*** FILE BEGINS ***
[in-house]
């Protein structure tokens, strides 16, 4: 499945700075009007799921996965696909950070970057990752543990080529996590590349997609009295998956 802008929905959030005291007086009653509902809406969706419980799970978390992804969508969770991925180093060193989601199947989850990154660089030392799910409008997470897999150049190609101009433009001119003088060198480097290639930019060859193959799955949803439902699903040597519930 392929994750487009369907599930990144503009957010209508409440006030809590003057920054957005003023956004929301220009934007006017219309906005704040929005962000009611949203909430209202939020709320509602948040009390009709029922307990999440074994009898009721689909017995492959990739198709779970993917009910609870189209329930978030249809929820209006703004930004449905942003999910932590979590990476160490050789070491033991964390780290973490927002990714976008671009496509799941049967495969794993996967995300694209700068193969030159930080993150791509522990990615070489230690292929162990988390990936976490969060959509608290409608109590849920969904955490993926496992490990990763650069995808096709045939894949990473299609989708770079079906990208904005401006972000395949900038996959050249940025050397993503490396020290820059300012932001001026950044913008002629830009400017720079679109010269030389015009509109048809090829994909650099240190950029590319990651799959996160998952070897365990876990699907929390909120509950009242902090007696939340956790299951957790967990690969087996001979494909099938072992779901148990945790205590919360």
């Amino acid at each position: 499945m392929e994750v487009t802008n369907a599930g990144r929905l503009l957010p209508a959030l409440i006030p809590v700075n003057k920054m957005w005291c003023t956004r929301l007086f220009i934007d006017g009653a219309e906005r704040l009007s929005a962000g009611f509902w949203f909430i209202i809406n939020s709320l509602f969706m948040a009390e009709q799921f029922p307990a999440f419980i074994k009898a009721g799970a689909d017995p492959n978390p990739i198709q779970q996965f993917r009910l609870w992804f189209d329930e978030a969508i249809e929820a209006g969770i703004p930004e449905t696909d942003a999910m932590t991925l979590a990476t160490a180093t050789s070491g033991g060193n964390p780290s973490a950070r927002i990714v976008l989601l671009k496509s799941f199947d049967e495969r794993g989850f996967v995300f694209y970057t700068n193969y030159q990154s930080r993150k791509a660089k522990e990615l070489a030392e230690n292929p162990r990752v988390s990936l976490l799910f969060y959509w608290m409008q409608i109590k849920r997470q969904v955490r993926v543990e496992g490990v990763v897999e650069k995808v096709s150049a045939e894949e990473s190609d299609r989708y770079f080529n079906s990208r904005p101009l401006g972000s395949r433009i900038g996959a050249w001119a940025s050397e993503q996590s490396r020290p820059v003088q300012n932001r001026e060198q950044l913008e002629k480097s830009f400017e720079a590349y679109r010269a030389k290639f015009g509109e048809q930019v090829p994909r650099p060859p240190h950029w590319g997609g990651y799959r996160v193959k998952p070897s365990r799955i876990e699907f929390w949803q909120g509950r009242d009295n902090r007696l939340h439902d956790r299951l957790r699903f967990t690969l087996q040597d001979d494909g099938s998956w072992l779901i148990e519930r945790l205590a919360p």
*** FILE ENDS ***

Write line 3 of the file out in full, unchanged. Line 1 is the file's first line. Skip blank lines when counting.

């Amino acid at each position: 499945m392929e994750v487009t802008n369907a599930g990144r929905l503009l957010p209508a959030l409440i006030p809590v700075n003057k920054m957005w005291c003023t956004r929301l007086f220009i934007d006017g009653a219309e906005r704040l009007s929005a962000g009611f509902w949203f909430i209202i809406n939020s709320l509602f969706m948040a009390e009709q799921f029922p307990a999440f419980i074994k009898a009721g799970a689909d017995p492959n978390p990739i198709q779970q996965f993917r009910l609870w992804f189209d329930e978030a969508i249809e929820a209006g969770i703004p930004e449905t696909d942003a999910m932590t991925l979590a990476t160490a180093t050789s070491g033991g060193n964390p780290s973490a950070r927002i990714v976008l989601l671009k496509s799941f199947d049967e495969r794993g989850f996967v995300f694209y970057t700068n193969y030159q990154s930080r993150k791509a660089k522990e990615l070489a030392e230690n292929p162990r990752v988390s990936l976490l799910f969060y959509w608290m409008q409608i109590k849920r997470q969904v955490r993926v543990e496992g490990v990763v897999e650069k995808v096709s150049a045939e894949e990473s190609d299609r989708y770079f080529n079906s990208r904005p101009l401006g972000s395949r433009i900038g996959a050249w001119a940025s050397e993503q996590s490396r020290p820059v003088q300012n932001r001026e060198q950044l913008e002629k480097s830009f400017e720079a590349y679109r010269a030389k290639f015009g509109e048809q930019v090829p994909r650099p060859p240190h950029w590319g997609g990651y799959r996160v193959k998952p070897s365990r799955i876990e699907f929390w949803q909120g509950r009242d009295n902090r007696l939340h439902d956790r299951l957790r699903f967990t690969l087996q040597d001979d494909g099938s998956w072992l779901i148990e519930r945790l205590a919360p």